Principal author and sponsor in the Senate, 2019-2020
Approved by the president on Feb. 22, 2021
Principal author and sponsor in the Senate, 2017-2018
Approved by the president on Dec. 20, 2018
Principal author and sponsor in the Senate, 2017-2019
Approved by the president on Jun. 30, 2019
(Sole) principal author and sponsor in the House of Representatives, 2008-2009
Approved by the president on July 7, 2009
(Sole) principal author and sponsor in the Senate, 2019-2020
Approved by the president on Feb. 5, 2021
Villanueva remains the president of the Citizens’ Battle Against Corruption, which was founded in 1997 as a multisectoral organization composed of qualified voters bound together by similar interests or concerns in fighting the evils of graft and corruption and cronyism plaguing the government. CIBAC was registered as a political party with the COMELEC in 2001 and has been represented in the House of Representatives since the 2001 election.
Actions and/or proceedings pending against or resolved in courts or tribunals involving the candidate, based on publicly available information
Pending Actions and/or Proceedings
|Subject Matter||Relevant Dates||Potential Liability||Status|
Grave misconduct, serious dishonesty and conduct prejudicial to the interest of the service
Filed against Villanueva in relation to the allegedly anomalous release of P10 million from his 2008 PDAF to the National Agri-Business Corporation, intended for the purchase of seedlings, fertilizers and threshers for municipalities in Compostela Valley, through Aaron Foundation Philippines Incorporated as an implementing NGO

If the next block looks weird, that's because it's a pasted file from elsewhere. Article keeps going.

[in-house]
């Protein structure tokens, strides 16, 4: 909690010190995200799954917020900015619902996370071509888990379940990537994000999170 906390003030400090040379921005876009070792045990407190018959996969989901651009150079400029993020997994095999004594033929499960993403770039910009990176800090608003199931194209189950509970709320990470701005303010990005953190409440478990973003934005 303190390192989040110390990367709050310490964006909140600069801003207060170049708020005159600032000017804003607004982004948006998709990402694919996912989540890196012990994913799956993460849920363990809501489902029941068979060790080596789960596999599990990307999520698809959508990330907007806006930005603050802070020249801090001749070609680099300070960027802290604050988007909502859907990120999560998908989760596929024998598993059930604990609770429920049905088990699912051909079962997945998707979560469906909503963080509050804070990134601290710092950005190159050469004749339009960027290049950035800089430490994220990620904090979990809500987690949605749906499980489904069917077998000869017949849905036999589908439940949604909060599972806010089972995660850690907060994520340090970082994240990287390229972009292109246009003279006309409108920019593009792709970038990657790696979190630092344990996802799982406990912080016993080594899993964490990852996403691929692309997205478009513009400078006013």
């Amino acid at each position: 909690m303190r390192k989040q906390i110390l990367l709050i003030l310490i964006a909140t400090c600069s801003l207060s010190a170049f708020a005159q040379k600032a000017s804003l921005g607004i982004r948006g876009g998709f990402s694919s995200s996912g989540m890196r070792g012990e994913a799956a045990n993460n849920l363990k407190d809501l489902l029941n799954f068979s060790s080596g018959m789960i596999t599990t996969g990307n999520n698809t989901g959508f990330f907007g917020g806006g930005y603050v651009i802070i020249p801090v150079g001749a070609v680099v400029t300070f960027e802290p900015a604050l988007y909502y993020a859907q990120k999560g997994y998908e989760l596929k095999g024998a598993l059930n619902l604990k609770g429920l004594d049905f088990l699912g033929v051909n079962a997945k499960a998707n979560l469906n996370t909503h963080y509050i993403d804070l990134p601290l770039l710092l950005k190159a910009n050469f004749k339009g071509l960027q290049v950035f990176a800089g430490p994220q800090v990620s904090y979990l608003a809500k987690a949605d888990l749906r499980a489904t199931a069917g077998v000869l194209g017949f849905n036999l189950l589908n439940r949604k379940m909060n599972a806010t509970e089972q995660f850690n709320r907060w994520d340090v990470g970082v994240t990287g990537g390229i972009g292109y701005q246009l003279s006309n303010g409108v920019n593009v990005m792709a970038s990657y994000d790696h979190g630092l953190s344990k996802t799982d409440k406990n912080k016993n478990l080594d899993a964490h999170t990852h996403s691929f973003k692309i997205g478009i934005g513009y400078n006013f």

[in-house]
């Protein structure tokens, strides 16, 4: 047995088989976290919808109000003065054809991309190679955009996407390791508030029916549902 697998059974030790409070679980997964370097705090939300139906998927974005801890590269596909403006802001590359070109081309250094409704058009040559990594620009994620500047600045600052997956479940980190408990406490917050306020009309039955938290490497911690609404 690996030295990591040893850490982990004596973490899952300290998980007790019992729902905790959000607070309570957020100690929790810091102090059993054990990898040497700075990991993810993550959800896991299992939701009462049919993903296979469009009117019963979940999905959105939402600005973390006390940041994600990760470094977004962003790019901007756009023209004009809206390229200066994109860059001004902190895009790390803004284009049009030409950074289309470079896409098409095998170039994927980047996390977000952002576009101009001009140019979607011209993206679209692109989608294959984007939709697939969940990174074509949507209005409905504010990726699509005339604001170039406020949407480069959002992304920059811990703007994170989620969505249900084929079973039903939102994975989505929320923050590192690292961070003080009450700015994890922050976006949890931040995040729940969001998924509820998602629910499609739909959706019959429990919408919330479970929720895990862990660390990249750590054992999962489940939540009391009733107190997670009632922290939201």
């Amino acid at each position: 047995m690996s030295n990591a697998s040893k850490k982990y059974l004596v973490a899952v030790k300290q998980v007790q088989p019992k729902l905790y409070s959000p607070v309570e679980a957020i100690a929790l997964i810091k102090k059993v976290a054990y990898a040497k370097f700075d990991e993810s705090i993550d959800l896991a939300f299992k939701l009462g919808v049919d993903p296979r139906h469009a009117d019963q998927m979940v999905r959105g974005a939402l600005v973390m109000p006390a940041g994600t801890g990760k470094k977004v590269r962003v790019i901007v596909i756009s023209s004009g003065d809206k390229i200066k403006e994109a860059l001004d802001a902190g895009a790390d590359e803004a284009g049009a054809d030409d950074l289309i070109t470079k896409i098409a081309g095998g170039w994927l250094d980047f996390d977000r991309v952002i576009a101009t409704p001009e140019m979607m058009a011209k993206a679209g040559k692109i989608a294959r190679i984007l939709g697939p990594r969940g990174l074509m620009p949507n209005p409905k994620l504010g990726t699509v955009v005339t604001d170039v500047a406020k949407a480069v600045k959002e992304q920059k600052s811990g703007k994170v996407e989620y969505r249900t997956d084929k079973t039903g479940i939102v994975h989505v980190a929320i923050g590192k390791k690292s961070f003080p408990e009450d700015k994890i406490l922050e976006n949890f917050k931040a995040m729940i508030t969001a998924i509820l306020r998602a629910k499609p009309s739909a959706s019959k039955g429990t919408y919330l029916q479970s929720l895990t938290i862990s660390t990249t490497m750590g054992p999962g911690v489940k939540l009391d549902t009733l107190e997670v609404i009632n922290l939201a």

The Ombudsman found that target municipalities were not suitable for farming, that there were ghost beneficiaries, and that AFPI had no agri-based livelihood projects in the area
Ombudsman also intended to charge Villanueva at the Sandiganbayan for two counts of graft and one count each for malversation of public funds and malversation through falsification of public documents
The Ombudsman ordered Villanueva dismissed from service on Nov. 14, 2016 and directed Senate President Aquilino “Koko” Pimentel to implement the dismissal order
Villanueva filed a motion for reconsideration of the Ombudsman's ruling
Senate President Pimentel referred the order to the Senate legal counsel
The Senate legal counsel issued an opinion stating, among other matters, that the Ombudsman has no disciplinary and administrative authority over members of Congress under either R.A. No. 6670 (or the Ombudsman Act of 1989) or the Ombudsman’s Rules of Procedure. Further, under the principle of separation of powers and the Constitutional provisions on the Rules of the Senate, only the Senate can expel or suspend its members, upon a vote of at least ⅔ of the Senate membership approving a recommendation for suspension or expulsion by the Senate committee on ethics and privileges
|Dismissal from service||
The Office of the Ombudsman refrained from insisting on the implementation of the dismissal order and Villanueva continued to serve his initial term as senator uninterrupted
There is no publicly available update on the status of the motion for reconsideration filed by Villanueva with the Office of the Ombudsman, or any further action taken by the latter
Resolved Actions and/or Proceedings
|Subject Matter||Relevant Dates||Accrued Liability||Status|
2016 Petition for quo warranto
Filed by CIBAC Foundation arguing that the CIBAC National Council lost its legal existence following the registration of CIBAC with the Securities and Exchange Commission as CIBAC Foundation, hence it is now governed by a Board of Trustees. By recognizing the nominees of CIBAC National Council, CIBAC Foundation insists that the COMELEC unlawfully deprived it of its right and authority to represent CIBAC in Congress